The UK’s largest private landlord will inspect its older buildings to check for dangerous concrete, which has caused the closure of hundreds school buildings in the last week.
Mark Allan is the chief executive officer of Landsec. He said that the company has exposure to buildings constructed in the 50 years following the Second World War. It plans to renovate them and will “definitely” survey these to determine if they contain Raac, or reinforced autoclaved-aerated concrete.
“It’s incumbent on every responsible property owner to take some time to investigate where they might be exposed,” he said, adding that the surveys were likely to focus on a few buildings in Landsec’s portfolio built in the 1970s.
The move follows the Institution of Structural Engineers’, a professional organization, advice to owners of older commercial property that they should “conduct an inspection of the building in order to identify or eliminate” the possibility of Raac. Raac is a lightweight concrete prone to collapsing.
Raac, which was primarily used by the public sector from the mid-1950s to the mid-1990s, was also widely used for commercial office buildings, stores, factories, and warehouses. This was according to Noble Francis of the Construction Products Association.
He added that there were no data on its prevalence in private industry. He said that it was impossible to determine the cost or time required to remediate the buildings.
Matt Neave said that due to the lack of regulation and information governing Raac’s use in the private sectors, owners were unaware of the risks associated with Raac failures.
He said that “the majority of owners and occupants of commercial building are completely unaware and have no idea whether this risk is present or how to manage it.”
Mark Reynolds, the head of Construction Leadership Council (a government-industry advisory body), said that it has not yet identified any private sector buildings at risk.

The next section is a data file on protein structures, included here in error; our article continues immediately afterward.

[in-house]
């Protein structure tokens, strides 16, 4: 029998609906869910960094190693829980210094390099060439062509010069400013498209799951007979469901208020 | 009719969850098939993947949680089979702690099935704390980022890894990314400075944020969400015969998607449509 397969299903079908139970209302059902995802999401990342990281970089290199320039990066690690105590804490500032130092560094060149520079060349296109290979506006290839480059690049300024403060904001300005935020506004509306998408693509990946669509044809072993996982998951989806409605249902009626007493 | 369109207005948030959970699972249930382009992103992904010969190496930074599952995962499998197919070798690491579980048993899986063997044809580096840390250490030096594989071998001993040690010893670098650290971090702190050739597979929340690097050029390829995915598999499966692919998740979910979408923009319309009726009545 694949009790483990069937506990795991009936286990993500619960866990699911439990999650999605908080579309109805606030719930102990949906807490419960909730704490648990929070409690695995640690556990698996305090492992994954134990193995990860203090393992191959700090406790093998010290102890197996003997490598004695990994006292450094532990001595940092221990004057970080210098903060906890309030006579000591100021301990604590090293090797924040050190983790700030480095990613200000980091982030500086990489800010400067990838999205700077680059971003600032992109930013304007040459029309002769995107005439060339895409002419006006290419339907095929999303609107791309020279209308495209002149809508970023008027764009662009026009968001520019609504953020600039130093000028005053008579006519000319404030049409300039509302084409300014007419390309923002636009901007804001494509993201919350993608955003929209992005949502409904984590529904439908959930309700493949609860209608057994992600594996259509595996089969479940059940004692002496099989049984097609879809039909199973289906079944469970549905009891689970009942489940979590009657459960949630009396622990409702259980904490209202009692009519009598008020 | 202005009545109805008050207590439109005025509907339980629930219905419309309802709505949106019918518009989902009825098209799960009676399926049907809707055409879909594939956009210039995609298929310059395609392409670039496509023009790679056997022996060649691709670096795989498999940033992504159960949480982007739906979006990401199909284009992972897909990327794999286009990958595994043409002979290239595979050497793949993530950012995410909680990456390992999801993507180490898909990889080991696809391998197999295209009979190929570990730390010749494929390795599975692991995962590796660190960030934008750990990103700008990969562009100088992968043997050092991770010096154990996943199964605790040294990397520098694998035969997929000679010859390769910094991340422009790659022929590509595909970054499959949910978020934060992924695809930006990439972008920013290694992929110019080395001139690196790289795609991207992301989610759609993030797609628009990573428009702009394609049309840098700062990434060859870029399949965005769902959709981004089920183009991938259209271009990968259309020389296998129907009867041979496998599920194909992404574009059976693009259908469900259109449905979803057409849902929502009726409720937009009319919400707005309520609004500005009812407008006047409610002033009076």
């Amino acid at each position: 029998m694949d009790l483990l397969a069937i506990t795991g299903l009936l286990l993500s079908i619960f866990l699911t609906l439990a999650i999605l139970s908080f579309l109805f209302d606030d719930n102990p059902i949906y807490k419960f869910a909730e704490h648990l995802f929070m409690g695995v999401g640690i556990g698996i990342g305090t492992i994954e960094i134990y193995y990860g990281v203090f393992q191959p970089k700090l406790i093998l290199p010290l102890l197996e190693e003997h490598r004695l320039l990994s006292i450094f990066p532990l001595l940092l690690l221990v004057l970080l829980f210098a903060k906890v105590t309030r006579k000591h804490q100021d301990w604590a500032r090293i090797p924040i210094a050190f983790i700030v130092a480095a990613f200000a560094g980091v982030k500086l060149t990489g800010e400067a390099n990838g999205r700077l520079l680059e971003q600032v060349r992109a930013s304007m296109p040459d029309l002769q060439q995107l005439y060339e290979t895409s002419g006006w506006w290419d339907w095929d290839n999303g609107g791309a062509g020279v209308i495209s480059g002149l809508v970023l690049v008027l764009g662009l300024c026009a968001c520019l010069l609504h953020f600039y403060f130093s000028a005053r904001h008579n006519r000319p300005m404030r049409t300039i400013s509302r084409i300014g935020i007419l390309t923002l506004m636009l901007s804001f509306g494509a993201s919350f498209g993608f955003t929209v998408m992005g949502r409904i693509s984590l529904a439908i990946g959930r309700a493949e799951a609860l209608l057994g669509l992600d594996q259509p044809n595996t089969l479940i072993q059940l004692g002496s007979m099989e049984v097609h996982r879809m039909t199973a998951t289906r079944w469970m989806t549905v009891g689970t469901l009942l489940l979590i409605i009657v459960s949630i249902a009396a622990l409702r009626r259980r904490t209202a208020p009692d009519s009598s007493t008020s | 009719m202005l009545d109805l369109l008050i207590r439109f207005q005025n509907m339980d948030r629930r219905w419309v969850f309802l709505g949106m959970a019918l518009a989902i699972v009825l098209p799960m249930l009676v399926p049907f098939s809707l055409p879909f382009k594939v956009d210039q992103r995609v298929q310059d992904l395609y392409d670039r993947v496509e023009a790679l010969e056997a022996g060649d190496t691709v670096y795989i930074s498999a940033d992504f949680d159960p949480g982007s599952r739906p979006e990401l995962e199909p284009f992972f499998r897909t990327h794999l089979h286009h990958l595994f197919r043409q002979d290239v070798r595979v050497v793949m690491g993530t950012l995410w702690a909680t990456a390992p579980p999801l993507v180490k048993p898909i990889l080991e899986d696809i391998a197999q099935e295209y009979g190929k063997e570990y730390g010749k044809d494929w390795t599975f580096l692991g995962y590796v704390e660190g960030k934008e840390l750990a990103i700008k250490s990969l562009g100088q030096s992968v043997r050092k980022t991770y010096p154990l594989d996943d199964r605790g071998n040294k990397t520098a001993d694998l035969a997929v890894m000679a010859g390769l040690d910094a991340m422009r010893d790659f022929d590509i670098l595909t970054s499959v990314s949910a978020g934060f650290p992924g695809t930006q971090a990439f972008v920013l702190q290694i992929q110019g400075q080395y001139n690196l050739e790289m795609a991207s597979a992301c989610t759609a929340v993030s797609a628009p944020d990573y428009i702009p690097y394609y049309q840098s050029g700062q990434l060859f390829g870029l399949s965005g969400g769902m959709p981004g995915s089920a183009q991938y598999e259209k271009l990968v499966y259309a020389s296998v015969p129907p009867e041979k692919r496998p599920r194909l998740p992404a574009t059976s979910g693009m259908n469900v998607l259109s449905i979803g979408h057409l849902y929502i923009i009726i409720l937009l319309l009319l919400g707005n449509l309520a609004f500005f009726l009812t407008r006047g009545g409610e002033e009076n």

He added that this situation would change once “individuals and companies begin to investigate the risks or become aware”,
Raac has been under threat of failure and corrosion for decades. Maintenance is the key, according to Professor John Kelsey of University College London, an expert on construction economics.
The material has been used extensively in Germany and Japan and “with good construction, maintenance and design it has performed satisfactorily”, he said.
Francis said that better maintenance in commercial properties would mean fewer Raac issues for the private sector.
He added that commercial and industrial developers were more likely to have addressed these issues in their ongoing maintenance and repairs or when upgrading the buildings to attract new renters.
In the public sector it is common to extend the life of a building beyond its original design in order to avoid large capital costs.
The trade bodies said that they did not know the full extent of the risk in the private sector.
Verity Davidge is the director of policy for Make UK which represents manufacturers. She said: “We haven’t seen this on our radars yet but we are keeping a close eye.”
British Retail Consortium: It would be “inaccurate to suggest that there is a systemic problem in the sector.”
The British Property Federation (which represents the industry) declined to comment.